The Phobos Program consisted of sending two probes, Phobos 1 and Phobos 2, which were supposed to orbit Mars and do thorough studies of Mars and its two Phobos and Deimos satellites, and included the cooperation of 14 other nations such as Sweden, Switzerland, Austria, France, Germany and the United States.

In 1988, the probes were launched towards Mars, but Phobos 1 got lost on the way two months after launch, reportedly because of a radio command error.


Phobos 2 arrived on Mars in January 1989 and entered an orbit around the red planet, but shortly thereafter disappeared from the Russian tracking system in mysterious circumstances, not before sending back to Earth certain intriguing images of the planet Mars.

The mission went well until alignment with the Martian moon Phobos on March 28, when an elliptical object was detected moving toward the Soviet satellite. All indications were that the object had collided with the Phobos 2 probe, causing it to lose contact with Earth.

On the same day, TASS, the Official Soviet News Agency announced: “Phobos 2 was unable to communicate with Earth as planned after completing an operation around the Martian Phobos Moon. The scientists in mission control were unable to establish stable radio contact.”

The next day, a senior glavkosmos official, the Soviet Space Agency, said, “Phobos 2 is 99% lost forever”. At this point it is important to highlight the indication that the satellite was lost and not just contact with it.

The Shadow: last image sent by Phobos 2.

On March 31 it was the turn of EFE, the European News Agency, to declare: “Phobos 2 took strange photographs of Mars before losing contact with Earth. An Unidentified Flying Object was photographed on the Martian surface. Scientists described that the object had an elliptical shape and 20 kilometers long! It was further stated that the photos could not be a trick or camera failure, as they were captured by two different cameras, as well as through infrared images. A controller on the space station claimed that the probe was spinning out of control, as if it had been hit by something”.

The last transmission of Phobos 2 was a photograph of a gigantic cigar-shaped cylindrical object, approximately 20 km long and 1.5 km in diameter, which was photographed on March 25, 1989 on the surface of Mars and became known as “The Shadow”.

After the last frame was radioed back to Earth, the probe mysteriously disappeared and according to the Russians, it was destroyed, possibly by a pulse beam of energy.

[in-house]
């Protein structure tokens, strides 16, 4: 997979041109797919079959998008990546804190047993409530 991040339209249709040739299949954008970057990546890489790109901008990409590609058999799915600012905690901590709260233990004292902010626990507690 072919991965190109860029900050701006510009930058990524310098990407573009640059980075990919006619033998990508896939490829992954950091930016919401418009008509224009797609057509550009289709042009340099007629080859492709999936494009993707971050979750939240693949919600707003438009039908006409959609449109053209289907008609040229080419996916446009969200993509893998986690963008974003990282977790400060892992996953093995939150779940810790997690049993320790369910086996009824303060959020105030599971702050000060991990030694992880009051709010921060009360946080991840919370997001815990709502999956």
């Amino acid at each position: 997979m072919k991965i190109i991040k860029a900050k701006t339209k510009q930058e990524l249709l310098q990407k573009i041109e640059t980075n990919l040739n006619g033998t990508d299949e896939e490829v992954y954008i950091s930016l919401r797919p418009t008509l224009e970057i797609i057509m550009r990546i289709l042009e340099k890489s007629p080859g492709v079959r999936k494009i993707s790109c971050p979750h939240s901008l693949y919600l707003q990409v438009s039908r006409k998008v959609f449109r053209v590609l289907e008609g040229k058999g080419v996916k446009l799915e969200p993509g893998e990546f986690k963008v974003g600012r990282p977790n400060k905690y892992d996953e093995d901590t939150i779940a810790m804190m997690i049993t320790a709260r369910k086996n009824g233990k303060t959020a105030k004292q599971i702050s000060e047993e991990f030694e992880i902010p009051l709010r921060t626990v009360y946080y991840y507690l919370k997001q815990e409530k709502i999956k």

The engineer, decorated test pilot and Colonel of the Soviet Air Force, Marina Popovitch, said in an interview that the shadow sighted and the missing probe was the subject of a conversation between President Gorbachev and President Bush in December 1989, during the Malta Summit.

The cigar-shaped ship that appears in the penultimate photo taken by Phobos 2 is apparently the object that casts the oblong shadow on to the surface of Mars.

Penultimate photo sent by Phobos 2 probe before losing contact.

The Soviet government refused to mention extraterrestrial intelligence, although many of its best military and commercial pilots have made incredible reports of such sightings.

The sighting of the shadow on Mars should be enough to convince many that there may be intelligent life orbiting Mars.

Other Mysteries on Mars

In 1972, the Mariner 9 probe sent evidence of unusual pyramidal structures on the surface of Mars in the Elysee Quadrupter, and probes sent to the red planet in 1976, NASA’s Viking I and II, retransmitted images of a pyramid complex in the Mars area called Cydonia and the mysterious structure that became known as the “Face of Mars.”

The Face of Mars photographed by the Viking 1 probe.

In August 1993 another event occurred that caused tremendous unrest in the American space program. The Mars Observer spacecraft, sent to map the surface of the red planet in detail, was lost as it prepared to enter Mars orbit.

Signals were sent to pressurize the fuel tanks of the propulsion system, but the Mars Observer, which was supposed to receive and recognize the signal, never responded to commands.

Scientists concluded that the probe could have exploded when fuel tanks were being pressurized, but many believe the Mars Observer had a fate similar to that of the Soviet Phobos 2 probe.